Confession time … amongst other things, I studied fine art at U of T. Normally this means my education and work life have precious little to do with one another, but not today. Today, I’ll show you the perfect marriage of art and the environment as they meet in hopeful, glorious, thought-provoking displays (how’s that for an intro?).
We’ll start with Kitty Chan in the Radiation Medicine Program at UHN. Kitty needed lots and lots of used coffee cups to do an environmental awareness art installation called “The Tree of Hope”. This tree will stand in all its glory at David Suzuki’s upcoming Blue Dot tour.
We spread the word to the green team at UHN, and they sprang in to action. Around 25 teams set up boxes and collected cups from their colleagues. It was a perfect way for green team members to start those sometimes awkward conversations, like how to Lug a Mug for better taste and less waste (bonus, it rhymes).
You can see the photos from cup collection to art creation for a 2nd lease on life on our Facebook Page (and Like the page while you’re there please)
It’s not just eco-groups that get in on the action … professional art galleries have often re-used objects to create powerful pieces. One such exhibition, “Garbage Heaven” at the Robert Kananaj gallery, was made using thousands of empty pill bottles. Where did the artist get the materials? The valiant Toronto General Hospital (TGH) Pharmacy staff set up a collection box.
For the inside scoop, Roberta Laking, a pharmacist at TGH, tells it best…
The project took the better part of a year and was originally inspired by my husband Robert’s chance visit to a garbage sorting facility. It got him thinking about all the things we use, consume, and discard – how in the process they become part of us.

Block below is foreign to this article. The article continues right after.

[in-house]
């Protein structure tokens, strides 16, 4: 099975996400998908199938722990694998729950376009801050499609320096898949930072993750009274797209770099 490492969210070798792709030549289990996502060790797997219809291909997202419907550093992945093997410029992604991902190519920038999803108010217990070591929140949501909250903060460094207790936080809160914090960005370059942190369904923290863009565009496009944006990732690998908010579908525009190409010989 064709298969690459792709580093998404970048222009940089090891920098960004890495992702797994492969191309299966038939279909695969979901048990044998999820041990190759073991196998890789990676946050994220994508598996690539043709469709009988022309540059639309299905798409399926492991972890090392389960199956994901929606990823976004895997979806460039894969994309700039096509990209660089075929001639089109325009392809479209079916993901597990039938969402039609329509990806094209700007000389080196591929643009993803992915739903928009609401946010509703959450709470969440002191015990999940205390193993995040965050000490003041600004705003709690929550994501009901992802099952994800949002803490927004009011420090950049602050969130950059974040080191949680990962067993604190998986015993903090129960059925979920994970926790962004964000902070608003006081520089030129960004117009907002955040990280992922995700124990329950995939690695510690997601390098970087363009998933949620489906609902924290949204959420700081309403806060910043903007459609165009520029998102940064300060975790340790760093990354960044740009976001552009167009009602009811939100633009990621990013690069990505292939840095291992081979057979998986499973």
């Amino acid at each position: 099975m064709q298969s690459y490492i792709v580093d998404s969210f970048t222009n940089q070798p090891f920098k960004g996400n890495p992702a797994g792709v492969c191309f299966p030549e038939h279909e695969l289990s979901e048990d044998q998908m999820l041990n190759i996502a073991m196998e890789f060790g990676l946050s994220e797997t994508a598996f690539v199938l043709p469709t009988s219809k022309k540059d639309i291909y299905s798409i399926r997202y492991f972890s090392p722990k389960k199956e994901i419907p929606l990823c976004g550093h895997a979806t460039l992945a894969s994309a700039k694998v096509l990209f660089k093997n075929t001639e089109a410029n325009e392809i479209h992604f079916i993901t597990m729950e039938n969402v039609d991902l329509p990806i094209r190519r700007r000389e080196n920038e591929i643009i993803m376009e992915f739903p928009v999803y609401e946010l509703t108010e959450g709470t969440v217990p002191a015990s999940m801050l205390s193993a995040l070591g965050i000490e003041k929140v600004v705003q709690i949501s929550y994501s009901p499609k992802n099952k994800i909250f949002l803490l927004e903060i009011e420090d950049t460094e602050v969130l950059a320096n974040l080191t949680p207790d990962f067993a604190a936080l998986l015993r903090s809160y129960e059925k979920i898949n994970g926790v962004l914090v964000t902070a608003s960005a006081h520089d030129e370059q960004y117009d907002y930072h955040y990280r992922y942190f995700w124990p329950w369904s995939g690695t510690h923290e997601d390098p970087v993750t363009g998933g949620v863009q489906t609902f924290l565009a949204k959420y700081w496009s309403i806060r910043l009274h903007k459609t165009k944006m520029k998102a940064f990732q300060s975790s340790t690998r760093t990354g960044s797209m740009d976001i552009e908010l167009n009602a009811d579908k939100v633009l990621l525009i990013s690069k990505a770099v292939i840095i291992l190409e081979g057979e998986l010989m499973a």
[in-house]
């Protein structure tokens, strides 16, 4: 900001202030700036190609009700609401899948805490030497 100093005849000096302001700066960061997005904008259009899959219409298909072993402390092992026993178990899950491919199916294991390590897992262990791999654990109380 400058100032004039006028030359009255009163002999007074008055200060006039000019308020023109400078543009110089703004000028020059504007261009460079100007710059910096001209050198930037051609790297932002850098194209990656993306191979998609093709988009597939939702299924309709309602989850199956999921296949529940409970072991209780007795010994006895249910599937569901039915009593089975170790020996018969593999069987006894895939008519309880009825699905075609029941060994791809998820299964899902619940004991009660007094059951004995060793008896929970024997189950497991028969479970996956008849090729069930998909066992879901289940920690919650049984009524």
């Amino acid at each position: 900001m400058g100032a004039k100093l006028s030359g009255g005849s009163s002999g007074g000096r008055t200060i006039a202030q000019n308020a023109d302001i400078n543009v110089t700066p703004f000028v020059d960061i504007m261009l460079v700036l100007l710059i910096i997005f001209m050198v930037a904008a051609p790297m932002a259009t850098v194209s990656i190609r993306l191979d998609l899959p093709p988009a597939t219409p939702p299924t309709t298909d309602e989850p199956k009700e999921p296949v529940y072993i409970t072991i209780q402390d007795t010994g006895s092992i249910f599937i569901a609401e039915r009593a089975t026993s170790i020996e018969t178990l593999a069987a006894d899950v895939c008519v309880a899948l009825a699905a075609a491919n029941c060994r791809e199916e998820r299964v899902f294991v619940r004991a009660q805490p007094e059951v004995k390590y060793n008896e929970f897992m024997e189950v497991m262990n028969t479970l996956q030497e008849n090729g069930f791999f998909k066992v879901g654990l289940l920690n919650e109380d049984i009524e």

When Robert first asked me to save empty medication stock bottles and drop them off at the gallery, I was surprised and initially reluctant. Root through the recycling bin for bottles and lids, like some sort of eco-dumpster diver? And carry bags of them on the subway? No way!
He persisted and I finally agreed to try. My co-workers were puzzled and amused by the whole idea, and soon started helping with the collection. As I rotated through the Transplant Clinic and Immunodefficiency Clinic pharmacies, the staff there joined in with enthusiasm. Even the housekeeping staff made sure the empty bottles were safely kept aside for me.
Robert would come regularly to TGH on his bicycle and load it up like a pack-horse for the trip back to the gallery at Bloor and Lansdowne. Every week, we were asked by cleaners and co-workers, “Are you still collecting?” and the answer would be “Yes, the project needs more.”
The medication bottle installation of “Garbage Heaven” was assembled last spring in the gallery by Robert, with the assistance of a couple of recent fine arts graduates from OCADU … Thanks to the timely loan of a scissor lift, the installation reaches all the way to the 18-foot high ceiling.
They have provoked a wide range of responses. Some people look for the names of medications they take themselves, others are reminded of family members or friends who take a lot of pills; some are just astounded at the sheer quantity of medication consumed – surely this must be for all of Toronto??
Something to think about…
Yes Roberta and Kitty, definitely something to think about … and that’s the whole idea of art, isn’t it? Thinking, and hopefully acting on that thinking … and berets, don’t forget the berets.